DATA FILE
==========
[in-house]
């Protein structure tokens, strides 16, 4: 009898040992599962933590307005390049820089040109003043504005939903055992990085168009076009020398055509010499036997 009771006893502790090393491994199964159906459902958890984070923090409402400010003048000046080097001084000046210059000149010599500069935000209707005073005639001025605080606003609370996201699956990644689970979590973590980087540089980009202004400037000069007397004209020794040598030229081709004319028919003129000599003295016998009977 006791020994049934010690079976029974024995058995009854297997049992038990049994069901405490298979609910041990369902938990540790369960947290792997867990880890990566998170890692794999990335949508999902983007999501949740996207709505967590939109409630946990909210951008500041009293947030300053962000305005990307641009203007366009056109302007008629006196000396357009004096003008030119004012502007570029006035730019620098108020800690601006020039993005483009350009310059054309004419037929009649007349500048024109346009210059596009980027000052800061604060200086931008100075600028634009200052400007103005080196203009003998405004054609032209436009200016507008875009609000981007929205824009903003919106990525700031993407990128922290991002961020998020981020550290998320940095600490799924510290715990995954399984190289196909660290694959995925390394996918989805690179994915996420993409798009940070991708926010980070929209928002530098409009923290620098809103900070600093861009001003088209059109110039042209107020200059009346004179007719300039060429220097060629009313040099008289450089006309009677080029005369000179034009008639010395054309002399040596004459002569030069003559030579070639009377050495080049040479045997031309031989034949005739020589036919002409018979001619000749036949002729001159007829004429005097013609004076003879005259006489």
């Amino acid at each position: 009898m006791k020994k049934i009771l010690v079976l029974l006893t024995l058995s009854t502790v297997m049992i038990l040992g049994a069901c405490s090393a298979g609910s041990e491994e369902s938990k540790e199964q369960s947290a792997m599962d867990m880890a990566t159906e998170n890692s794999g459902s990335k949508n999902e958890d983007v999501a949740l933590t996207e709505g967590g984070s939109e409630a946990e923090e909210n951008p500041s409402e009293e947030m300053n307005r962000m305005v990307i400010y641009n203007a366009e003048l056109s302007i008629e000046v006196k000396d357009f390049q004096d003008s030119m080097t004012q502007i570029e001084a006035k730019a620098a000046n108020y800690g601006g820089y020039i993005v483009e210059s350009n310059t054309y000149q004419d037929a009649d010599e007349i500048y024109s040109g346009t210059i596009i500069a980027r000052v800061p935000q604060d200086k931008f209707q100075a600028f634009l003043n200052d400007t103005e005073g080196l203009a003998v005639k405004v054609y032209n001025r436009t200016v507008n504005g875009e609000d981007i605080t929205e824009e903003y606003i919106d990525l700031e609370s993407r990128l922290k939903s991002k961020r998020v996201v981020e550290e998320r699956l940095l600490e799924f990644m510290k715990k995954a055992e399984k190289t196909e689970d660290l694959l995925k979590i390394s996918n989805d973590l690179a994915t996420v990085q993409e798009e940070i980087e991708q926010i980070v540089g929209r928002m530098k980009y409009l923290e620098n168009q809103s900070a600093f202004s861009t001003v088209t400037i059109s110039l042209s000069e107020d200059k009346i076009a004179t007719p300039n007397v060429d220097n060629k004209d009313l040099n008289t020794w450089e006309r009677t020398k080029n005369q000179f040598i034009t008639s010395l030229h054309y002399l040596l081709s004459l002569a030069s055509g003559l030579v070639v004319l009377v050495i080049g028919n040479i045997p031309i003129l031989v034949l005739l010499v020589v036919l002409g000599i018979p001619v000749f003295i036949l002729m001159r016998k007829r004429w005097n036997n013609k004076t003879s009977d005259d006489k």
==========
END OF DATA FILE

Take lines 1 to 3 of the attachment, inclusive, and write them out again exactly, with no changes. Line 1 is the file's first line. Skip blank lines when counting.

[in-house]
């Protein structure tokens, strides 16, 4: 009898040992599962933590307005390049820089040109003043504005939903055992990085168009076009020398055509010499036997 009771006893502790090393491994199964159906459902958890984070923090409402400010003048000046080097001084000046210059000149010599500069935000209707005073005639001025605080606003609370996201699956990644689970979590973590980087540089980009202004400037000069007397004209020794040598030229081709004319028919003129000599003295016998009977 006791020994049934010690079976029974024995058995009854297997049992038990049994069901405490298979609910041990369902938990540790369960947290792997867990880890990566998170890692794999990335949508999902983007999501949740996207709505967590939109409630946990909210951008500041009293947030300053962000305005990307641009203007366009056109302007008629006196000396357009004096003008030119004012502007570029006035730019620098108020800690601006020039993005483009350009310059054309004419037929009649007349500048024109346009210059596009980027000052800061604060200086931008100075600028634009200052400007103005080196203009003998405004054609032209436009200016507008875009609000981007929205824009903003919106990525700031993407990128922290991002961020998020981020550290998320940095600490799924510290715990995954399984190289196909660290694959995925390394996918989805690179994915996420993409798009940070991708926010980070929209928002530098409009923290620098809103900070600093861009001003088209059109110039042209107020200059009346004179007719300039060429220097060629009313040099008289450089006309009677080029005369000179034009008639010395054309002399040596004459002569030069003559030579070639009377050495080049040479045997031309031989034949005739020589036919002409018979001619000749036949002729001159007829004429005097013609004076003879005259006489």
């Amino acid at each position: 009898m006791k020994k049934i009771l010690v079976l029974l006893t024995l058995s009854t502790v297997m049992i038990l040992g049994a069901c405490s090393a298979g609910s041990e491994e369902s938990k540790e199964q369960s947290a792997m599962d867990m880890a990566t159906e998170n890692s794999g459902s990335k949508n999902e958890d983007v999501a949740l933590t996207e709505g967590g984070s939109e409630a946990e923090e909210n951008p500041s409402e009293e947030m300053n307005r962000m305005v990307i400010y641009n203007a366009e003048l056109s302007i008629e000046v006196k000396d357009f390049q004096d003008s030119m080097t004012q502007i570029e001084a006035k730019a620098a000046n108020y800690g601006g820089y020039i993005v483009e210059s350009n310059t054309y000149q004419d037929a009649d010599e007349i500048y024109s040109g346009t210059i596009i500069a980027r000052v800061p935000q604060d200086k931008f209707q100075a600028f634009l003043n200052d400007t103005e005073g080196l203009a003998v005639k405004v054609y032209n001025r436009t200016v507008n504005g875009e609000d981007i605080t929205e824009e903003y606003i919106d990525l700031e609370s993407r990128l922290k939903s991002k961020r998020v996201v981020e550290e998320r699956l940095l600490e799924f990644m510290k715990k995954a055992e399984k190289t196909e689970d660290l694959l995925k979590i390394s996918n989805d973590l690179a994915t996420v990085q993409e798009e940070i980087e991708q926010i980070v540089g929209r928002m530098k980009y409009l923290e620098n168009q809103s900070a600093f202004s861009t001003v088209t400037i059109s110039l042209s000069e107020d200059k009346i076009a004179t007719p300039n007397v060429d220097n060629k004209d009313l040099n008289t020794w450089e006309r009677t020398k080029n005369q000179f040598i034009t008639s010395l030229h054309y002399l040596l081709s004459l002569a030069s055509g003559l030579v070639v004319l009377v050495i080049g028919n040479i045997p031309i003129l031989v034949l005739l010499v020589v036919l002409g000599i018979p001619v000749f003295i036949l002729m001159r016998k007829r004429w005097n036997n013609k004076t003879s009977d005259d006489k």